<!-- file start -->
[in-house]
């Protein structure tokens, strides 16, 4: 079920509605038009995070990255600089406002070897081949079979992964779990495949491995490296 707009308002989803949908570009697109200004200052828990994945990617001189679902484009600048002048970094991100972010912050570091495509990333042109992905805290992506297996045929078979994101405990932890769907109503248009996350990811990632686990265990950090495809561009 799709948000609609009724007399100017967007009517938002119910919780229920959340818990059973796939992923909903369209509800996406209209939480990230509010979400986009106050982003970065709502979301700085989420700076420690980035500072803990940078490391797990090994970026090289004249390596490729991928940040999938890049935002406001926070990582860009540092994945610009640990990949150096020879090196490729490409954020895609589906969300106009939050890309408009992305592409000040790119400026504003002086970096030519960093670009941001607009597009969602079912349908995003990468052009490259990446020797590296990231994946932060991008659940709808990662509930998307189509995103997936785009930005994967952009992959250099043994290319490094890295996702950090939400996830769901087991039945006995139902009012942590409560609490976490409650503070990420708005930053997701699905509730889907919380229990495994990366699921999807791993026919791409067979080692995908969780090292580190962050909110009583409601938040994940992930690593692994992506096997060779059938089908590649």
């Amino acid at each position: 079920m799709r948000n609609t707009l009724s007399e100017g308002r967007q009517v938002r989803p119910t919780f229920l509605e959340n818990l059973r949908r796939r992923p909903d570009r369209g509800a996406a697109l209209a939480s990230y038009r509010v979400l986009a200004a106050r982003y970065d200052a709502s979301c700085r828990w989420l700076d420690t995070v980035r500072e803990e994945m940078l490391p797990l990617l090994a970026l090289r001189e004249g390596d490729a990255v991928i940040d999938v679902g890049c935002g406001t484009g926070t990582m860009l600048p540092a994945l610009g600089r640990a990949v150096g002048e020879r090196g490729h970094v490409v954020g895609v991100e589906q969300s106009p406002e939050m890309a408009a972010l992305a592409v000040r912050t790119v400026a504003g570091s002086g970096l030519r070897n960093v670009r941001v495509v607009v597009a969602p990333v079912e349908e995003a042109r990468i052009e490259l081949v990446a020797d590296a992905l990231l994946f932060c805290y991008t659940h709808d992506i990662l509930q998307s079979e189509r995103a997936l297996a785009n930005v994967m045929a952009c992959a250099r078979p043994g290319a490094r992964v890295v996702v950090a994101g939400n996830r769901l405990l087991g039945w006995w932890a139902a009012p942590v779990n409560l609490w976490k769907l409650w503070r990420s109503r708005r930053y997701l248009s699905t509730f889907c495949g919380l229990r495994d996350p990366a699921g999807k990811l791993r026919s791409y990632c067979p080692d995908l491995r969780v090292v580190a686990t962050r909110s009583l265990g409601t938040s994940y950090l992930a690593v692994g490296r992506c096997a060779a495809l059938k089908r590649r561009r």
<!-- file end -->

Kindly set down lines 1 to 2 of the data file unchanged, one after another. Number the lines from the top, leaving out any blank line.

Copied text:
[in-house]
């Protein structure tokens, strides 16, 4: 079920509605038009995070990255600089406002070897081949079979992964779990495949491995490296 707009308002989803949908570009697109200004200052828990994945990617001189679902484009600048002048970094991100972010912050570091495509990333042109992905805290992506297996045929078979994101405990932890769907109503248009996350990811990632686990265990950090495809561009 799709948000609609009724007399100017967007009517938002119910919780229920959340818990059973796939992923909903369209509800996406209209939480990230509010979400986009106050982003970065709502979301700085989420700076420690980035500072803990940078490391797990090994970026090289004249390596490729991928940040999938890049935002406001926070990582860009540092994945610009640990990949150096020879090196490729490409954020895609589906969300106009939050890309408009992305592409000040790119400026504003002086970096030519960093670009941001607009597009969602079912349908995003990468052009490259990446020797590296990231994946932060991008659940709808990662509930998307189509995103997936785009930005994967952009992959250099043994290319490094890295996702950090939400996830769901087991039945006995139902009012942590409560609490976490409650503070990420708005930053997701699905509730889907919380229990495994990366699921999807791993026919791409067979080692995908969780090292580190962050909110009583409601938040994940992930690593692994992506096997060779059938089908590649």